American Poetry Since 1970: Up Late by Andrei Codrescu. Alternative anthology of Codrescu rounding up stuff by his friends. Some really off the beaten path poets here, including Lorenzo Thomas. (UPDATE: This out-of-print anthology is really good especially at the price I paid for it. Highly recommended!
Moor’s Account by Laila Lalami. Really looking forward to this. Story about a Muslim who explored the Gulf coast of America in the 1500s with Cabeza La Vaca (and based on real events!)
Also, I’m going on a diet, so I found two books on that: The Diet Myth: Why the Secret to Health and Weight Loss is Already in Your Gut by Tim Spector and The FastDiet – Revised & Updated: Lose Weight, Stay Healthy, and Live Longer with the Simple Secret of Intermittent Fasting by Michael Mosley and Mimi Spencer. Update: Diet Myth consists of a series of articles on popular diet subjects for BBC. Well written and summarizes research well, but isn’t earth-shattering. FastDiet (in praise of intermittent fasting) is pretty innovative and very interesting, but is only one approach to the subject. (Here’s what Harvard School of Public Health has to say about it).
Retromania: Pop Culture’s Addiction to Its Own Past By Simon Reynolds. Excellent musical and cultural history though a bit too cerebral about what should be a light-hearted and uplifting art.
Unknown Woman by Alice Koller
Suburb by the Sea by Robert Hillyer. I bought this to complete my collection of Robert Hillyer’s poetry.
Literary Articles and Essays
Maria Popova has a wonderful short essay about the unrequited loves of H.C. Andersen. His permanent infatuation with Jenny Lind is well documented (aka, the Swedish nightingale), but apparently he had tender/erotic feelings for a man named Edvard Collin. In a related post, Popova writes of the intense relationship that Emily DIckinson had with Susan Gilbert:
To make art out of heartache is, of course, the most beautiful thing one could do with one’s sorrow, as well as the most generous — no artist knows how the transfiguration of their pain into beauty will salve another heart, give another sorrower the language of their own truth, the vessel for navigating their own experience.
Popova of course has a famous and wonderful literary newspaper which always amazes me every time I find time to read it. Apparently portions of Popova’s essays are found in the very expensive ebook Figuring (which despite the price is always something I’ve wanted or planned to buy).
Here’s a great elegy by poet Edward Hirsch on Adam Zagajewski: (Hirsch’s website and Z’s website)
Adam challenged those students. He chided them gently, “So you all have been writing a lot of small poems about small things. I would like for you to try something larger.” He assigned one class to write elegies to the 20th century. He made space for students to probe big questions with utter seriousness and depth. The course titles speak for themselves: The Imagination and Its Enemies. End of the Century, End of the World. Memory and Oblivion. Poetry and Doubt.
He preferred to use traditional free verse (“Rhymes actually irritate me, a bit like the bell calling you to kneel in church”) and avoided poetic experimentations as his focus was on communication and understanding, yet still engaging in “a dialogue with the imagination”. He demanded that poetry tell the truth (“we write to understand the world,” he claimed), and once wryly concluded that “some French poets say Polish poetry is just journalism, because you can understand it”.
As an aside, I’m depressed at how expensive poetry books are. Apparently if you sign on with a prestige publisher, the price of your ebooks stay above $10. Who on earth has the dough to pay that much!? I have bought a few expensive poetry books in my day — usually they are collected poems, not individual titles. I remember that at grad school I paid $20 for a collected works of Richard Wilbur and another for Howard Nemerov. Also, one for Elizabeth Bishop. More recently, I paid $10 for a collection by Paul Otrembra, a young Houston poet who died recently. I suppose you could say that I’ve paid a handsome price for a nice bilingual collection of sonnets by Petrarch, a collection of Bhartrahari poems and Columbia Book of Chinese Poetry : From Early Times to the Thirteenth Century by Burton Watson. Maybe if the poet is extremely well known and beloved, I could justify paying 9 dollars, but even then I bitch about how expensive it is.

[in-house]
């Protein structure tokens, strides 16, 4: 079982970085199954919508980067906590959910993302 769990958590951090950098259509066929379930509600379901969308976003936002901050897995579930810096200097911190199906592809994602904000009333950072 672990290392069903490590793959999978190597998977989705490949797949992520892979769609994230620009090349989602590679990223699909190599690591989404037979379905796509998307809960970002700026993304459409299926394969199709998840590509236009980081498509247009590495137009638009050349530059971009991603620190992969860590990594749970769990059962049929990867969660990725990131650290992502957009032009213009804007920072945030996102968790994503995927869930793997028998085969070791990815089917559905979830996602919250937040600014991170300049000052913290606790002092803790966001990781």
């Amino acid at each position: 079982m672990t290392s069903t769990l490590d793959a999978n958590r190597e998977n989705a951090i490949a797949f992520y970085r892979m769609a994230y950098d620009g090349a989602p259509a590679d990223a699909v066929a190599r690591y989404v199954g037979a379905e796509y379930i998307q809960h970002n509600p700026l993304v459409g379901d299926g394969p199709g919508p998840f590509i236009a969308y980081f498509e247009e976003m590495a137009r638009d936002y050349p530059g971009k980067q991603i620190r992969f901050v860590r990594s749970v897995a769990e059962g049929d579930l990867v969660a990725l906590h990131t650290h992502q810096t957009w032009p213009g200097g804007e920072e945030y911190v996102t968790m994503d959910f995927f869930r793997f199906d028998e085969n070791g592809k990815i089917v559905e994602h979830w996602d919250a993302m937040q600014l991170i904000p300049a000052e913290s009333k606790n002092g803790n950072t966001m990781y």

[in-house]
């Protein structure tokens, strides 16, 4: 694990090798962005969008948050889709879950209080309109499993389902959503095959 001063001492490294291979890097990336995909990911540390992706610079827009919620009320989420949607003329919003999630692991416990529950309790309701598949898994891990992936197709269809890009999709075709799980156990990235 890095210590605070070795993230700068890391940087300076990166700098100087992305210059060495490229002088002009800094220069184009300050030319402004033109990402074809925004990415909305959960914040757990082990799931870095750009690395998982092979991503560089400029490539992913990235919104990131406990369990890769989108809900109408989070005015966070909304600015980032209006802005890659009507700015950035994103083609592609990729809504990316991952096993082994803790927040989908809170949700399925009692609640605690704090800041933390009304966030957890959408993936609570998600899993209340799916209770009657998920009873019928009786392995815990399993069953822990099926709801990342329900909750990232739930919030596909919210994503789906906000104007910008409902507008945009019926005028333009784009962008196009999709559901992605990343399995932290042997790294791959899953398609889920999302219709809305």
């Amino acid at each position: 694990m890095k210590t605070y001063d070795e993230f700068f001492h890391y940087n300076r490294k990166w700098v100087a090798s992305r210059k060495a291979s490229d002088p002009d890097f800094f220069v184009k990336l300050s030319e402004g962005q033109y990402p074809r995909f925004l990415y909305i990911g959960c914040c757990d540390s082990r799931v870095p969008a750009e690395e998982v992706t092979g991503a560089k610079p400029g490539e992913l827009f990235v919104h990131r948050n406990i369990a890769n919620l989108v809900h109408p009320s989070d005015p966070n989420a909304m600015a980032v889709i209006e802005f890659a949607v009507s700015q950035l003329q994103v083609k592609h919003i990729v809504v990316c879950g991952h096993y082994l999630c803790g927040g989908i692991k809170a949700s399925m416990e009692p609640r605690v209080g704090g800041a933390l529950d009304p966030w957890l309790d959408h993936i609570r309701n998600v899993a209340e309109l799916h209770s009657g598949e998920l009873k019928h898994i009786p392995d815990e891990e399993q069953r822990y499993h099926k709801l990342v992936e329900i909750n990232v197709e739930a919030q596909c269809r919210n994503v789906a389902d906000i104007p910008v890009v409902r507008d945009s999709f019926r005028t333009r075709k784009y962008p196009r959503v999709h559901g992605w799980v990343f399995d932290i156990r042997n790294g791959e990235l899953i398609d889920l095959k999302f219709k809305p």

Literary Audio /Multimedia
U. Penn has an incredible website of poets on audio. Notable poets included here are Gertrude Stein, John Ashbery, Ezra Pound, Donald Hall, HD, Kenneth Rexroth, Ferlinghetti, Jorie Graham. Lots of names I don’t recognize, looks like there’s a NY/New England bias, but still just an incredible number of names here!
Here’s a brief and funny exchange between Neil Gaiman and Harlan Ellison about why film critics always blame the writer instead of the filmmaker.
Cool Things Coming Soon!
In about a month I should finally have created the Personville website. Shortly after that, I will have a gigantic book promotion of upcoming titles. Should be monstrously great.
Personville Press Giveaways and Deals
I run Personville Press, a small literary book press where all the ebooks cost less than $4. You can buy DRM-free copies of ebooks from Smashwords (and often at a substantial discount over the ebook’s price on Amazon). Alternatively, you can buy ebooks from Google, Amazon, BN, Apple and Kobo. In May 2021 you can sign up for the Personville Press mailing lists to stay informed about upcoming sales and publications.
- Minor Sketches and Reveries by Alberto Balengo. ($4) Introspective tales involving animals, allegories and the melodrama of everyday life. Amazon | Smashwords |Google | BN | Apple | Kobo.
- Interview with the Sphinx. By Jack Matthews. ($2.99). Hyperintellectual Tom Stoppard-like play which reads like a novel about a strange interview with the ancient Sphinx character. Freud and Florence Nightingale show up too. I loved this play and even produced an audio version of it (3.99 on cdbabyand itunes), but the script reads well too.
- A Worker’s Writebook by Jack Matthews . $1.75 Matthews distributed a photocopied version of this writing guide to his Ohio U. creative writing students over the decades.
- Soldier Boys: Tales of the Civil War by Jack Matthews. $3.00 Philosophical Stories Taking place during the US Civil War.
- Abruptions: 3 Minute Stories to Awaken the Mind by Jack Matthews. Flash Fiction. $1.50
- Hanger Stout, Awake (50th Anniversary Edition). by Jack Matthews. Coming of age novel. $3.00
- Three Times Time Story Sampler by Jack Matthews (Always Free!) US Amazon customers can sometimes get it for free, but to make things easier, you can down these files directly without having to register: Epub, Mobi.